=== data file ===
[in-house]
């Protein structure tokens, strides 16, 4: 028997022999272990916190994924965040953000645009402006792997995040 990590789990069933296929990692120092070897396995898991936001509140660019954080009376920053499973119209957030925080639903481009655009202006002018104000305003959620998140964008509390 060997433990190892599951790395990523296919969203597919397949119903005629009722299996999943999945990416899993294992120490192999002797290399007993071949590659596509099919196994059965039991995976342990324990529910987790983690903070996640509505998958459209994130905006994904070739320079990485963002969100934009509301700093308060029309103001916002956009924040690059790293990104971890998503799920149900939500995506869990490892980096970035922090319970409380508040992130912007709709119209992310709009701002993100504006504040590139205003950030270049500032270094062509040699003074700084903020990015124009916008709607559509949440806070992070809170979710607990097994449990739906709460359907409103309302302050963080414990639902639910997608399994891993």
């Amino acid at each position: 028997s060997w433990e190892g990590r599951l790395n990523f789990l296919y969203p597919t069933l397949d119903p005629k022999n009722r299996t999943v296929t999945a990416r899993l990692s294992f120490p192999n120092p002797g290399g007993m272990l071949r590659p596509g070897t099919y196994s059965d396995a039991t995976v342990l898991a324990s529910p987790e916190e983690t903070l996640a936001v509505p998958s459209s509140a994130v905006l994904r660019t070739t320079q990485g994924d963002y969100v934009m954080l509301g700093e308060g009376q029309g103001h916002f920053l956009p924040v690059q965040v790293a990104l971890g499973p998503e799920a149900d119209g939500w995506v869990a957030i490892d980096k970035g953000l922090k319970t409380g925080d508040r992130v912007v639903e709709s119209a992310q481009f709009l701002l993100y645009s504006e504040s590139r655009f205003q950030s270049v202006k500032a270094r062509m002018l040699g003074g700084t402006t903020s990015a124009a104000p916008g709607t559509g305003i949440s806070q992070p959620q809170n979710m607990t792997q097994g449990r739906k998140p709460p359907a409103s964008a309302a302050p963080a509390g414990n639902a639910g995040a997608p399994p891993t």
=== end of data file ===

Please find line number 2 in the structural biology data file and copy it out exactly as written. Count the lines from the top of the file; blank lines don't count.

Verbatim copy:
């Protein structure tokens, strides 16, 4: 028997022999272990916190994924965040953000645009402006792997995040 990590789990069933296929990692120092070897396995898991936001509140660019954080009376920053499973119209957030925080639903481009655009202006002018104000305003959620998140964008509390 060997433990190892599951790395990523296919969203597919397949119903005629009722299996999943999945990416899993294992120490192999002797290399007993071949590659596509099919196994059965039991995976342990324990529910987790983690903070996640509505998958459209994130905006994904070739320079990485963002969100934009509301700093308060029309103001916002956009924040690059790293990104971890998503799920149900939500995506869990490892980096970035922090319970409380508040992130912007709709119209992310709009701002993100504006504040590139205003950030270049500032270094062509040699003074700084903020990015124009916008709607559509949440806070992070809170979710607990097994449990739906709460359907409103309302302050963080414990639902639910997608399994891993």